- Financing: Through our banking partnerships, we enable financing for women farmers at an affordable rate of 6%, with no initial upfront capital required. Women now have access to finance to buy our solar drying systems, even though they are new to credit and were not present in the formal banking system.
- Market Linkage: With surplus demand, we can provide assured market linkage to our farmers and micro-entrepreneurs. In our market-linked business model, we work with local farmers/Farmer Producer Organizations (FPOs) on a contract farming model. We buy fresh vegetables from them and make payments to farmers. In the same village, S4S works with women farmers and agri-entrepreneurs to set up solar dehydration units. The procured vegetables are then given to women agri-entrepreneurs who convert fresh vegetables into dehydrated products. S4S pays them the processing fees. The dehydrated vegetables are collected at the central grading and sorting facility to make finished products, which are sold to Marico, MTR, Indian railways, SODEXO, and others.
S4S Technologies works with over 100,000 farmers to produce 40,000 tons of food and save over 300,000 tons of CO2e from entering the environment.
What is the most challenging situation dealing with gender inclusion/diversity that you have faced and how did you handle it?
Women farmers are completely left out of the agricultural decision-making process and are faced with a double burden of risks due to climate change and the responsibility to provide food for the family. While women play an important role in agriculture, they have greater financial and resource constraints and lack access to information and services. In addition, rural women’s workload, like water collection and nutrition management, is affected by natural disasters. A changing climate and scarce natural resources affect family nutrition, childcare, and education.
Our support of women entrepreneurs helps them combat the effects of climate change, enables their access to resources, and provides a 50-100% increase in income through value addition at the farm gate.
Do you provide any other non-business support?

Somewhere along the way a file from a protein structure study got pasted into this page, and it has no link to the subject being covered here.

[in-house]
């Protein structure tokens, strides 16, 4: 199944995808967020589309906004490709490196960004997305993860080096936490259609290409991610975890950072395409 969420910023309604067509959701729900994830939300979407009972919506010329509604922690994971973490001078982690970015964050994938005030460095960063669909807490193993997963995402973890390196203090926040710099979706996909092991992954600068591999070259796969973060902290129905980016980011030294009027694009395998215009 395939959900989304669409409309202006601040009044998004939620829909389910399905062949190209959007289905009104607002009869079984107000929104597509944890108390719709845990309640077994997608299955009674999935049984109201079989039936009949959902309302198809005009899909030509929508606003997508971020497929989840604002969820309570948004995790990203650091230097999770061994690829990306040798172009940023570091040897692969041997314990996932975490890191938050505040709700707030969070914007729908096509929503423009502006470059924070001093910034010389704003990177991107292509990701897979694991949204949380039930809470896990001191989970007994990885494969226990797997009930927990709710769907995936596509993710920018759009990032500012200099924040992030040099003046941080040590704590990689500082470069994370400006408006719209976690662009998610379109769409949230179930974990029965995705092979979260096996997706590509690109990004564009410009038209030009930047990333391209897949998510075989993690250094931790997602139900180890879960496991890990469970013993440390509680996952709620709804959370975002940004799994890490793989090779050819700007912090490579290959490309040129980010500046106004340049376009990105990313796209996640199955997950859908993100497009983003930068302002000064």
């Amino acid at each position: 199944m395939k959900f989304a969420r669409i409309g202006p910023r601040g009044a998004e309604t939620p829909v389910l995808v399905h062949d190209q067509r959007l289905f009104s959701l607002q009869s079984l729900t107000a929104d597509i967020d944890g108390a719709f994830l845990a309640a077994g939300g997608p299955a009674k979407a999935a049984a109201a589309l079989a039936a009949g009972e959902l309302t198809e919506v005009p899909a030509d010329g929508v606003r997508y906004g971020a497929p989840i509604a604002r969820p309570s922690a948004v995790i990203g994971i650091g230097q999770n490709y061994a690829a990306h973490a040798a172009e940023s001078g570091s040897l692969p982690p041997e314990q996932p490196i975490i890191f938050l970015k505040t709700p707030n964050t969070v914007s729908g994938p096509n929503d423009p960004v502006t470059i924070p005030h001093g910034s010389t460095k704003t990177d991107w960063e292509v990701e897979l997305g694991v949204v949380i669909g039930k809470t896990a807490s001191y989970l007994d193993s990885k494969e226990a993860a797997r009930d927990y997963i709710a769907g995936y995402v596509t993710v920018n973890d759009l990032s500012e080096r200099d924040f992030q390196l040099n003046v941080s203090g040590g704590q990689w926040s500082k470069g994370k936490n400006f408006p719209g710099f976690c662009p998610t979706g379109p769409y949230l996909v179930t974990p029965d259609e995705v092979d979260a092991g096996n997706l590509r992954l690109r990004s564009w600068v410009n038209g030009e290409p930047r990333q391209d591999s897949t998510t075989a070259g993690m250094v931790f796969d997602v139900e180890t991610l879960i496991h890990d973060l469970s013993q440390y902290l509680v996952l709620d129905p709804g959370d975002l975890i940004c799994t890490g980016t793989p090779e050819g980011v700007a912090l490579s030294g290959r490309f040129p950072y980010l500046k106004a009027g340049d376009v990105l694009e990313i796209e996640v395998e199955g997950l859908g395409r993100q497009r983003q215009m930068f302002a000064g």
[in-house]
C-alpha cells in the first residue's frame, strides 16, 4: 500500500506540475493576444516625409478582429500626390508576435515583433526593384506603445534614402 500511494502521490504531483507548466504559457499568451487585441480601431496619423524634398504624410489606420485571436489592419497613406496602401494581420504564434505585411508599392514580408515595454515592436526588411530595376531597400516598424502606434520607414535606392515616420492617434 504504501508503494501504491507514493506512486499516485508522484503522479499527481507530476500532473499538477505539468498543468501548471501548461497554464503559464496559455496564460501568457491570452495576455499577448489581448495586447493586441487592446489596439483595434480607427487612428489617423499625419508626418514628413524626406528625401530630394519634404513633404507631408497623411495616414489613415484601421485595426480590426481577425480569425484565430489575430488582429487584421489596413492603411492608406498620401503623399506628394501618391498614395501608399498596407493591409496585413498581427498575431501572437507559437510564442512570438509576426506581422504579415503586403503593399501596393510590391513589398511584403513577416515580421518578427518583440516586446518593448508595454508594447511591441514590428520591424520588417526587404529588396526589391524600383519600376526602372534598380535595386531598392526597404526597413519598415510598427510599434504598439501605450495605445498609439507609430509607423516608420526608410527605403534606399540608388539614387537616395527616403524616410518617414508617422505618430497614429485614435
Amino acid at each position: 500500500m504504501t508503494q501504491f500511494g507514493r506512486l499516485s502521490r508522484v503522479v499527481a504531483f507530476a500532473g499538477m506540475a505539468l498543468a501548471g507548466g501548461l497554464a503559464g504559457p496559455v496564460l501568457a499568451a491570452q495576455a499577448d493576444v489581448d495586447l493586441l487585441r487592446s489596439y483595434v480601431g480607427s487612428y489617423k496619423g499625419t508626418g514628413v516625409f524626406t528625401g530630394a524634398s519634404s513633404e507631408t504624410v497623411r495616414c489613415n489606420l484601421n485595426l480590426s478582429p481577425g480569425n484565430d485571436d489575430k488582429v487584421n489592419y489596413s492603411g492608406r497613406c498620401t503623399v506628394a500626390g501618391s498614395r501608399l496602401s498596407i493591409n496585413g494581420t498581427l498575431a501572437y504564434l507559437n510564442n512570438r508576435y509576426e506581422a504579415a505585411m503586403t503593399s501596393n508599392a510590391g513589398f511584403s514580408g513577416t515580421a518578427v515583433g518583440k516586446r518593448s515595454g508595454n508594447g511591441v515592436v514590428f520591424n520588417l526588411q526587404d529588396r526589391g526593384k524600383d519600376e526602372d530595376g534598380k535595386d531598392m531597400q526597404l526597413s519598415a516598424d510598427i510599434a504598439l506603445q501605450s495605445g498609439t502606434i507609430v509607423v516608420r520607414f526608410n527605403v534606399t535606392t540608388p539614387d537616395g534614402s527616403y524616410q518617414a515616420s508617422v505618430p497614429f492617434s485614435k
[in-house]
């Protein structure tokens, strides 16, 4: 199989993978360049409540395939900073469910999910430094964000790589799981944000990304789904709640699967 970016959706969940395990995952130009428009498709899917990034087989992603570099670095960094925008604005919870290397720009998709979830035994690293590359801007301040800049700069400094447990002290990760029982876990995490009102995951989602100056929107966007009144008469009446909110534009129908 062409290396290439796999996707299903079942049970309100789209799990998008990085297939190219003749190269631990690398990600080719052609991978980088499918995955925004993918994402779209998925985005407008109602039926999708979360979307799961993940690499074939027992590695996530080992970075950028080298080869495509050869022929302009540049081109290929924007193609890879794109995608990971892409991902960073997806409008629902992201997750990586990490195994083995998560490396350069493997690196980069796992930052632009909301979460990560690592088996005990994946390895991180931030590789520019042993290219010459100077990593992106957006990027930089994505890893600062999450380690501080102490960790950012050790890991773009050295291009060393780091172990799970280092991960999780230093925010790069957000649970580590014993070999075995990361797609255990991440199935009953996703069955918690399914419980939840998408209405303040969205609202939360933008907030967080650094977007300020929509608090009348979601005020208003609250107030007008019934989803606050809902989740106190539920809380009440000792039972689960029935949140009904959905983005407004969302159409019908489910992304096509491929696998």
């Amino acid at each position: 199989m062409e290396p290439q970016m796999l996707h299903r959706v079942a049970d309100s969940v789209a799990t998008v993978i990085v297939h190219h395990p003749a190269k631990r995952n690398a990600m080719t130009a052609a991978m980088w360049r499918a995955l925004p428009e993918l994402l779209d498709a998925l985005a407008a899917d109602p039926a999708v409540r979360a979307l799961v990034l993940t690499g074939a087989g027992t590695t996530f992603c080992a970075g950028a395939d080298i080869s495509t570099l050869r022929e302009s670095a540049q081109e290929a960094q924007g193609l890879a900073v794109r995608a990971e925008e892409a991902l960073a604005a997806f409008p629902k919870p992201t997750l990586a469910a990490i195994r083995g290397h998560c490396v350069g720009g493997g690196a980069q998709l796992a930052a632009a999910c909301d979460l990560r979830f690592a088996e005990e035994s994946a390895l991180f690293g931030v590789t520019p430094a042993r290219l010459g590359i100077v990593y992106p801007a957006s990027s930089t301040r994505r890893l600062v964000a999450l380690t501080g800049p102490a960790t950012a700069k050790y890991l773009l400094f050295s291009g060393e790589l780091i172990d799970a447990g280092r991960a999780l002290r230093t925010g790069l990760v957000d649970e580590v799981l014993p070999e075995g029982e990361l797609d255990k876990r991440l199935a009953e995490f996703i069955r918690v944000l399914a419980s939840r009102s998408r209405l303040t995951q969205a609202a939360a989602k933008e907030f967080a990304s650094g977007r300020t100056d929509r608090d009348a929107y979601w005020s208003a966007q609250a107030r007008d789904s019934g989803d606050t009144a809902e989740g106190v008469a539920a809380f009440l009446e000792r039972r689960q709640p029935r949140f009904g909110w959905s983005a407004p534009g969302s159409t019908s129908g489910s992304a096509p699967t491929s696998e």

Women are considered caretakers of the family, with the result being that their own health is often neglected. Traditionally women and girls are the last to eat in the family. S4S has established partnerships with various NGOs and provides nutrition training to women farmers. These women farmers are encouraged to include more nutritionally rich fruits and vegetables into their diet and also can use their dehydrated produce for their own consumption, providing food security to the family. With the help of our NGO partners, women entrepreneurs are also trained in nutrition and food security programs. On a quarterly/annual basis, the partners then monitor the women and their families’ health.
The women entrepreneurs are also provided with entrepreneurship training which improves their knowledge of commerce and their financial management at the household level.
How have the actions you have taken benefitted climate action in India?
By integrating gender into agriculture-related climate change activities and policy, S4S enables rural women to become important agents of change and innovators. We help women access information and technologies, cultivate entrepreneurial and marketing skills, and gain the ability to discuss and negotiate and understand policy issues that affect them as farmers.
S4S is creating a new food system that mitigates the increase in agricultural greenhouse gas emissions while meeting the world’s food needs.
S4S Technologies is a near-farm gate food processing platform that converts farm losses to value-added products, providing convenience-driven products to the food and beverage industry -saving time, cost, and energy. In addition, it trains landless women and farmers, transforming them into micro-entrepreneurs by providing the right combination of technology, finance, and market. S4S business model involves manufacturing and installing high-quality solar dryers at farm level farmers, buying back the dried products from farmers, and selling them to food companies.